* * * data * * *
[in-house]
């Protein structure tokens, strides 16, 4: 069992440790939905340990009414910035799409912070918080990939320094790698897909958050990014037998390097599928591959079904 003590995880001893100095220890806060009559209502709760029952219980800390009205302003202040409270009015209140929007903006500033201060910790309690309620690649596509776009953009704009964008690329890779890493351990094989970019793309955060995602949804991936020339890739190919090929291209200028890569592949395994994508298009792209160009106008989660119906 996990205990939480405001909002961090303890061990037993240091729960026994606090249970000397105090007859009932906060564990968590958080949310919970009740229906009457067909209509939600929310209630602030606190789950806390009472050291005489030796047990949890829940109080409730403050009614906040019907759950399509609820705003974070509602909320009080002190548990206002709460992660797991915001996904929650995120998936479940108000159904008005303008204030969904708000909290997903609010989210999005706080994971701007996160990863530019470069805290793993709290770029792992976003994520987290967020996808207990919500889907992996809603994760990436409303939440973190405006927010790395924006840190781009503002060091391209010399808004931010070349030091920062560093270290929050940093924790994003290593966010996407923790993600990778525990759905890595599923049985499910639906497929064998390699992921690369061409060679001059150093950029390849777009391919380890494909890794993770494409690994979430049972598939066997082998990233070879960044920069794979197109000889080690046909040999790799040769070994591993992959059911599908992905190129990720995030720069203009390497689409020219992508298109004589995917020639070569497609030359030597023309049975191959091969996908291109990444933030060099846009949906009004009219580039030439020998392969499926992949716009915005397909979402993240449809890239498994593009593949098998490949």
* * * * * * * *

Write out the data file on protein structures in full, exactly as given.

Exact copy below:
[in-house]
């Protein structure tokens, strides 16, 4: 069992440790939905340990009414910035799409912070918080990939320094790698897909958050990014037998390097599928591959079904 003590995880001893100095220890806060009559209502709760029952219980800390009205302003202040409270009015209140929007903006500033201060910790309690309620690649596509776009953009704009964008690329890779890493351990094989970019793309955060995602949804991936020339890739190919090929291209200028890569592949395994994508298009792209160009106008989660119906 996990205990939480405001909002961090303890061990037993240091729960026994606090249970000397105090007859009932906060564990968590958080949310919970009740229906009457067909209509939600929310209630602030606190789950806390009472050291005489030796047990949890829940109080409730403050009614906040019907759950399509609820705003974070509602909320009080002190548990206002709460992660797991915001996904929650995120998936479940108000159904008005303008204030969904708000909290997903609010989210999005706080994971701007996160990863530019470069805290793993709290770029792992976003994520987290967020996808207990919500889907992996809603994760990436409303939440973190405006927010790395924006840190781009503002060091391209010399808004931010070349030091920062560093270290929050940093924790994003290593966010996407923790993600990778525990759905890595599923049985499910639906497929064998390699992921690369061409060679001059150093950029390849777009391919380890494909890794993770494409690994979430049972598939066997082998990233070879960044920069794979197109000889080690046909040999790799040769070994591993992959059911599908992905190129990720995030720069203009390497689409020219992508298109004589995917020639070569497609030359030597023309049975191959091969996908291109990444933030060099846009949906009004009219580039030439020998392969499926992949716009915005397909979402993240449809890239498994593009593949098998490949």